What if there had been a hard landing in 1994? In his book “The Age of Turbulence” Greenspan said that his proudest moment at the FED was his “soft landing” in 1994. I wonder he still feels the same way today? With a nice hard landing in 1994 would tech bubble have gotten as silly? What if the FED had not engineered a bailout for the Big Banks after Long Term Capital Management failed in 1998? Fuld, O’Neal and Cayne were all there to watch and learn. Clearly there would have been a lot of pain on Wall Street if the FED had not stepped in, but maybe the bankers would have learned something. Hard as it sounds, it has become obvious that when the government bails out the risk takers they create a “moral hazard.” That when the regulators seeks to relieve pain they just going to delay and turn a small crisis into a bigger one.
Unfortunately, when it comes to economic therapy, pain is often the best and most effective way to cure bad behavior, whether intentional or unintentional. In the same way that a positive result reinforces a behavior pattern, pain is the best way to encourage a change. Our market economy has a self-correcting system and that why it has survived, but the self-correcting mechanism is easily corrupted by inserting a moral hazard.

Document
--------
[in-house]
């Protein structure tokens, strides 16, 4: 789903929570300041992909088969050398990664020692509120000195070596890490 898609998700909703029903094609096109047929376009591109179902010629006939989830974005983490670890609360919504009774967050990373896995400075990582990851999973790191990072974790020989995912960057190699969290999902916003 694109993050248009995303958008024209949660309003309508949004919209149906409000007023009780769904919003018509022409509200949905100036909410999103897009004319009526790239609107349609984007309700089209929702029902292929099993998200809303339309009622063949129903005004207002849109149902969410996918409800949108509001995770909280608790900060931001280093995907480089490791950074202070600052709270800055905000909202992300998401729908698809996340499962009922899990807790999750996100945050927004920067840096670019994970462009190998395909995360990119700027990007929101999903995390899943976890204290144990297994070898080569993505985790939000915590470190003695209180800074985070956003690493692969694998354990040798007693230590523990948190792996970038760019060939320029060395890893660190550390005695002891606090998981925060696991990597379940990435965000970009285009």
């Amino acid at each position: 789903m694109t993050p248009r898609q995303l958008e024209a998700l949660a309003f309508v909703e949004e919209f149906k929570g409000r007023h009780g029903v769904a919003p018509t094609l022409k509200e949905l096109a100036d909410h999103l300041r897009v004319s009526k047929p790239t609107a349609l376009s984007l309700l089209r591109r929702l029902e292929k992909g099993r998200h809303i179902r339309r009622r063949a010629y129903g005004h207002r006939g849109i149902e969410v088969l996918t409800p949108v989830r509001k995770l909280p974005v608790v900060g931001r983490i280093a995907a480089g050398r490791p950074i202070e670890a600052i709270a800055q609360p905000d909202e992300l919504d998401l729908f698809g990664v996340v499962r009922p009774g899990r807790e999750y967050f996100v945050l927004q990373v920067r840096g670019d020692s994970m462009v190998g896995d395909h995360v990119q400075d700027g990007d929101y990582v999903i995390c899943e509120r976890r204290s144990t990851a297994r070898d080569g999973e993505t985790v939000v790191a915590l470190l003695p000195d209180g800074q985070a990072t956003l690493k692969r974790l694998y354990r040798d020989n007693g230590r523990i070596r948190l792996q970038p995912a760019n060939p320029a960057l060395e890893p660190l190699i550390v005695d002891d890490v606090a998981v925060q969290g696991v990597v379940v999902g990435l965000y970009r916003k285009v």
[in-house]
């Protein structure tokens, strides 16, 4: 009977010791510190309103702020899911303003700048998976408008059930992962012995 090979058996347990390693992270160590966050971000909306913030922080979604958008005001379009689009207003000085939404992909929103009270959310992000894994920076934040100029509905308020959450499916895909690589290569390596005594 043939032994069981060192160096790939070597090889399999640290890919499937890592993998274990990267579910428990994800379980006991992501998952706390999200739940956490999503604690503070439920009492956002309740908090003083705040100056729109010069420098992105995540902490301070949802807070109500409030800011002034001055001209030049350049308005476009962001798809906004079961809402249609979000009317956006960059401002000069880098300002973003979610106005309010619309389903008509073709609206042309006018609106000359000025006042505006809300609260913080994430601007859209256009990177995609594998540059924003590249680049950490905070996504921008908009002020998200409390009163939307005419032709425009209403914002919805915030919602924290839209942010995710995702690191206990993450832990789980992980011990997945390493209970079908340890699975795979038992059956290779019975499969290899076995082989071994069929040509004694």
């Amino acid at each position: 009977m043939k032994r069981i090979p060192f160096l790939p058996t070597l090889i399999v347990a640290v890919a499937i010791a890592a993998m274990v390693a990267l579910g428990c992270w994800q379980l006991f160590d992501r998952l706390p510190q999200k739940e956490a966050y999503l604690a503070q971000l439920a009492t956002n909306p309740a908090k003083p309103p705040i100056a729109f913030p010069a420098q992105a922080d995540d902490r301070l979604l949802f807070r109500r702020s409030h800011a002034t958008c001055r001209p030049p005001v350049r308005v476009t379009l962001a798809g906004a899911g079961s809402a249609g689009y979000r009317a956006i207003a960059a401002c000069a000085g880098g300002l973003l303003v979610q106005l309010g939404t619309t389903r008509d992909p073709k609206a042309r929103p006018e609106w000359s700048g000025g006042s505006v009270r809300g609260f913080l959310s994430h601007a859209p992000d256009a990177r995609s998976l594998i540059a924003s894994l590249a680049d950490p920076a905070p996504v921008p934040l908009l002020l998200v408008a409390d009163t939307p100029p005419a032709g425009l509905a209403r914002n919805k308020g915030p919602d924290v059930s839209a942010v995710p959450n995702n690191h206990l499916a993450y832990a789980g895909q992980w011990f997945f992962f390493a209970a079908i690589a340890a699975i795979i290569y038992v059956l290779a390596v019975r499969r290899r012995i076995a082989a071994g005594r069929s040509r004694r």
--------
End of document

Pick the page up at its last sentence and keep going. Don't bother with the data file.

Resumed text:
In a long bull market, the investor will tend to attribute positive results to his own personal genius and therefore learn little from success. As long as the price of its stock is going up, it easy for a company to ignore problems, and therefore, in a bull market problems keep getting bigger and bigger. On the surface everything looks fine because prices are going up, but in fact the economy is becoming more and more unstable. Although we don’t like to believe it bear markets are therapeutic. It is during a market correction that economic problems become obvious, and have to be dealt with. Businesses have to learn how to fix their problems or they cease to exist.
Popularity = Risk
It important to understand that the longer a positive trend in any market continues the more dangerous it becomes. The danger comes from the fact that the rising prices mean that investors (and bankers) are making money. These profits tend to make investors careless and overconfident. The more popular a stock becomes, the more the risk in owning it increases, even though as the price goes up it becomes more comfortable for investors to own the stock.